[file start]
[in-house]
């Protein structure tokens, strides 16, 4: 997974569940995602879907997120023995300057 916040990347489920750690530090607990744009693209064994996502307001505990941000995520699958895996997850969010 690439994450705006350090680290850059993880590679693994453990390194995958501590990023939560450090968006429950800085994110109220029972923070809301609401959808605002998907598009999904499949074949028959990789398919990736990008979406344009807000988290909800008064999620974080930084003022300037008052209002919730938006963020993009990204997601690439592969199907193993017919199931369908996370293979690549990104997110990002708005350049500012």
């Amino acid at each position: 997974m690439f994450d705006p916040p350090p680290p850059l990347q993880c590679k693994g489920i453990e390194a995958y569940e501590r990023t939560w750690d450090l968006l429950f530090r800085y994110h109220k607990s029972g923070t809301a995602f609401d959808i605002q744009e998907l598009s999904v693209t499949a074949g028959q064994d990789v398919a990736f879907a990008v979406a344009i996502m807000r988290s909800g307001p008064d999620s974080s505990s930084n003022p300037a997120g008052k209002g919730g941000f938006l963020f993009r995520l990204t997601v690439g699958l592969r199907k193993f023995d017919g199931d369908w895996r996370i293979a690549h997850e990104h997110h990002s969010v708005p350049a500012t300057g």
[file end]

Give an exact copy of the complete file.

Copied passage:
[in-house]
């Protein structure tokens, strides 16, 4: 997974569940995602879907997120023995300057 916040990347489920750690530090607990744009693209064994996502307001505990941000995520699958895996997850969010 690439994450705006350090680290850059993880590679693994453990390194995958501590990023939560450090968006429950800085994110109220029972923070809301609401959808605002998907598009999904499949074949028959990789398919990736990008979406344009807000988290909800008064999620974080930084003022300037008052209002919730938006963020993009990204997601690439592969199907193993017919199931369908996370293979690549990104997110990002708005350049500012």
């Amino acid at each position: 997974m690439f994450d705006p916040p350090p680290p850059l990347q993880c590679k693994g489920i453990e390194a995958y569940e501590r990023t939560w750690d450090l968006l429950f530090r800085y994110h109220k607990s029972g923070t809301a995602f609401d959808i605002q744009e998907l598009s999904v693209t499949a074949g028959q064994d990789v398919a990736f879907a990008v979406a344009i996502m807000r988290s909800g307001p008064d999620s974080s505990s930084n003022p300037a997120g008052k209002g919730g941000f938006l963020f993009r995520l990204t997601v690439g699958l592969r199907k193993f023995d017919g199931d369908w895996r996370i293979a690549h997850e990104h997110h990002s969010v708005p350049a500012t300057g």